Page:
Saturday, August 9, 2014

The 787 Battery Will Get A Lease On Life

Researchers take major step towards longer battery life



A predominant  Stanford University Scientist, former Secretary of Energy for President Obama. Stands behind its research regarding a new Lithium Ion battery construct that should reach the market within five years. This success would make the 787 a complete solution for its all electrical theories and new aircraft technology. Five years isn't long to wait, after-all it took from 2007 to 2010, just to get the 787 to fly after it was initially assembled. 

Yi Cui, Stanford associate professor of materials science and engineering, along with other researchers at Stanford, announced a breakthrough that might triple battery life in cell phones. (Courtesy of Steve Castillo/USA Today)


Yi Cui, Stanford associate professor of materials science and engineering, along with other researchers at Stanford, announced a breakthrough that might triple battery life in cell phones.
(Courtesy of Steve Castillo/USA Today)

"The team of researchers working on the battery included Steven Chu, former Secretary of Energy and professor of physics and molecular and cellular physiology, and Yi Cui, associate professor of material sciences and engineering."
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The top line title is the link for the science article. What it means is that Boeing in time will be out of the woods regarding its battery problems. The solution is not fixing the causal problem, but building a better Lithium-ion Battery with new advances on its stability for all applications such as power phones, computers, and the 787. There is a second group in Eastern United States who proposes a battery solution, which has tested stable in the lab using a certain stable Lithium-ion substrates for the battery cell which not erode or runaway. Both propositions are advancing and are extremely stable The above linking article has a carbon cap on the lithium-ion anode that does not allow battery runaway heating or fire. It keeps the battery stable under all condition, make the battery lighter and more powerful. Just what Boeing has ordered. A smaller more stable and more powerful battery. Only it will take five years to hit the aircraft application stage. I would assume Boeing would fly both old and new batteries on testing aircraft in a side by side comparison before installing a replacement on commercial aircraft. In time there will be a solution.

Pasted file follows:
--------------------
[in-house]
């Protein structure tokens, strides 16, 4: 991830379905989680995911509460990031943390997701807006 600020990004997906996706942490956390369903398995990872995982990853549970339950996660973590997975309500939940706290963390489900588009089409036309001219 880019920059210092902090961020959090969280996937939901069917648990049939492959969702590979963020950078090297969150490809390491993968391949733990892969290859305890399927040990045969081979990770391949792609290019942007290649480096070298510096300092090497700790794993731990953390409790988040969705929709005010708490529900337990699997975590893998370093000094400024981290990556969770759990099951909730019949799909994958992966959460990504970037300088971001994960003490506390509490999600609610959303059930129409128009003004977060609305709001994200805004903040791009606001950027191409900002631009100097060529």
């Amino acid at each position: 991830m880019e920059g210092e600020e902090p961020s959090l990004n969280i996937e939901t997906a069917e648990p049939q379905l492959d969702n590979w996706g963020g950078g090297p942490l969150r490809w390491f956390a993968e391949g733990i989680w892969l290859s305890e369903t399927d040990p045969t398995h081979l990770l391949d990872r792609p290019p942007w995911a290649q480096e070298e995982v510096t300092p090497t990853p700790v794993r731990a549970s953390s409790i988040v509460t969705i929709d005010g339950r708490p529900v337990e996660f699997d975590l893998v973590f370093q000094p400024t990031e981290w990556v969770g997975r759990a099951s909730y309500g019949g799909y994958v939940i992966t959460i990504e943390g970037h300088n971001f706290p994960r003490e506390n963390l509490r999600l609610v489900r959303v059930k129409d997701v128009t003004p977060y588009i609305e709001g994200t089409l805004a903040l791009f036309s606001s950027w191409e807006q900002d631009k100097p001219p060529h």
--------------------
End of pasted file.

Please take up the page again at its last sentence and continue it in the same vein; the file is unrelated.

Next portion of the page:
"In the paper, the authors explained that they are overcoming the problems posed by lithium – namely overheating, chemical reactions and buildup – by building a protective layer of interconnected carbon domes on top of their lithium anode."

"The team called this protective layer “the nanosphere,” and it resembles the shape of a honeycomb. This new layer creates a flexible, uniform and non-reactive film that protects the unstable lithium from the drawbacks that have made using it such a challenge."

The solution will enable the manufacture of more advanced 777's or 737's with all electric systems. Saving even more weight for each aircraft. Its not as simple as just getting the battery right and you are good to go. It means allowing installation of core technology, managing supported electrical systems. Not using the bleed air by-pass engine tasks for powering its systems. While those aircraft mentioned would benefit as being more like the 787. It would mean a reduction of hydraulics on the 737 and 777 types. The commonality of aircraft systems draws a tighter circle around its architecture with a stable new battery, as the other aircraft adopts a stable lithium-ion battery it will finally adopt the 787.